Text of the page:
The chances of even seeing this animal, let alone owning one are very slim. It is an extremely rare tortoise which has a very restricted natural habitat consisting of a small area of Eastern Iran. In identical circumstances to T.Ibera this animal was originally described as an individual species in 1896 by Nikolski, before being relegated to another supposed Graeca species.
Little is known about its activities, diet or even its genetic make-up, although it is safe to assume that this species is definitely not a subspecies of T.Graeca, but is in fact a truly separate animal which requires much investigation.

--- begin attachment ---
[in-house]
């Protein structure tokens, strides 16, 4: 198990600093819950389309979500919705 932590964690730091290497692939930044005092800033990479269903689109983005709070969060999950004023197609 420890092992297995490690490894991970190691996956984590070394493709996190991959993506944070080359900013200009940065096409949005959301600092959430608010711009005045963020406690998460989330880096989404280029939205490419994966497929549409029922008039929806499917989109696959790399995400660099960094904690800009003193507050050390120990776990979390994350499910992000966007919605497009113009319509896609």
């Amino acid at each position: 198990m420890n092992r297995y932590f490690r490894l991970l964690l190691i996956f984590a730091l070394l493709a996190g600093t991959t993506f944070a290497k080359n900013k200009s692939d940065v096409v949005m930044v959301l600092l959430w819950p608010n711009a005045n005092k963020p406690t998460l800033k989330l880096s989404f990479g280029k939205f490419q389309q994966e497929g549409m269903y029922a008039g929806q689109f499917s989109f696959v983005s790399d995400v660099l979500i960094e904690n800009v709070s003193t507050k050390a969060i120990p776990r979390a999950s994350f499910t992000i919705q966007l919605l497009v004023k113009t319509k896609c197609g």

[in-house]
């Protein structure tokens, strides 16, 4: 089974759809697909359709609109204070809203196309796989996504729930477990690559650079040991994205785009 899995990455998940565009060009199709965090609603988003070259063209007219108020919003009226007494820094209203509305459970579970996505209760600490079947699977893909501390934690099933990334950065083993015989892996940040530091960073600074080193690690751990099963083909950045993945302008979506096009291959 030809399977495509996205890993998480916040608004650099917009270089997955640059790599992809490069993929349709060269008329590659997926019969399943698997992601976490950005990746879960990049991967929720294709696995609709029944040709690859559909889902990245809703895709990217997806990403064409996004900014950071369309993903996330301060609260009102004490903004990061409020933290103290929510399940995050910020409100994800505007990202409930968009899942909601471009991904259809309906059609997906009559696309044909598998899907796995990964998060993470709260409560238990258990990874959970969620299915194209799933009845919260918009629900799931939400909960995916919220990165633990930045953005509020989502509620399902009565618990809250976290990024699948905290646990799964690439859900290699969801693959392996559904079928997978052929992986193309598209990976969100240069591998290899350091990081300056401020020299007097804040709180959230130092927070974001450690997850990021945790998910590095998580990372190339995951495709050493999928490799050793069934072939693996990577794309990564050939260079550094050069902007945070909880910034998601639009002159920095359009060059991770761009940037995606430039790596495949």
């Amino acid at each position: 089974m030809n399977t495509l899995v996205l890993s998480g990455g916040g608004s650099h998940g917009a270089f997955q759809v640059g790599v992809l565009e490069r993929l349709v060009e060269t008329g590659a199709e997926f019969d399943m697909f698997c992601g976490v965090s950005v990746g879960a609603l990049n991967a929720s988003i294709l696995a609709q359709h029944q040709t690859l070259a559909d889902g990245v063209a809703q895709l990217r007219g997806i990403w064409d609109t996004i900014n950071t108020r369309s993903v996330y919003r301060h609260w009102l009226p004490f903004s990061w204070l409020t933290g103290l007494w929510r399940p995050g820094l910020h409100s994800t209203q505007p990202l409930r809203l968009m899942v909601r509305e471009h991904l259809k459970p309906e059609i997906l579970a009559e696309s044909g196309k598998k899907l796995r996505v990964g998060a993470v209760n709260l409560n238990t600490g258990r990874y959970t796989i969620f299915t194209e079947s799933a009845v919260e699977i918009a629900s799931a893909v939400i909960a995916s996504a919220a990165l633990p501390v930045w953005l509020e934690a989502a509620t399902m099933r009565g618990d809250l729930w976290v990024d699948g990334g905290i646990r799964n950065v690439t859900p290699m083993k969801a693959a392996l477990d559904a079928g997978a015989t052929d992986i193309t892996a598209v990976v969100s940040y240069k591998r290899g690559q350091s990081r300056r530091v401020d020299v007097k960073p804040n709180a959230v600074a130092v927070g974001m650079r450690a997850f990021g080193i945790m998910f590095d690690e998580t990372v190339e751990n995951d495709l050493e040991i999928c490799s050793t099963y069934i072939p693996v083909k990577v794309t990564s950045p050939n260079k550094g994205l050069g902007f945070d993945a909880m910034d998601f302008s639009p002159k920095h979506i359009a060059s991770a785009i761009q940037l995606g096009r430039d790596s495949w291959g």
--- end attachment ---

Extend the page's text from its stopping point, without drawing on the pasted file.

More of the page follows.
The appearance of this animal can be best described as a cross between Ibera and Marginata. It is certainly a large animal of Marginata proportions and is completely melanistic. This tortoise could be mistaken at first glance as being a T.Marginata if it wasn’t for the absent marginal flaring and the head and eye shape of T.Ibera. However, this tortoise has quite a highly domed shell which is a characteristic of the North African Graeca.
As usual it has no tail spur, but possesses spurs on the rear thighs.
Identification in Brief
- Large single spur on each upper rear thigh
- No horny tip on the end of the tail
- Broad, blunt head with large round eyes
- High domed carapace
- Very large overall size
- Extremely melanistic carapace and skin
Unknown, although presumably the same as Testudo Graeca.
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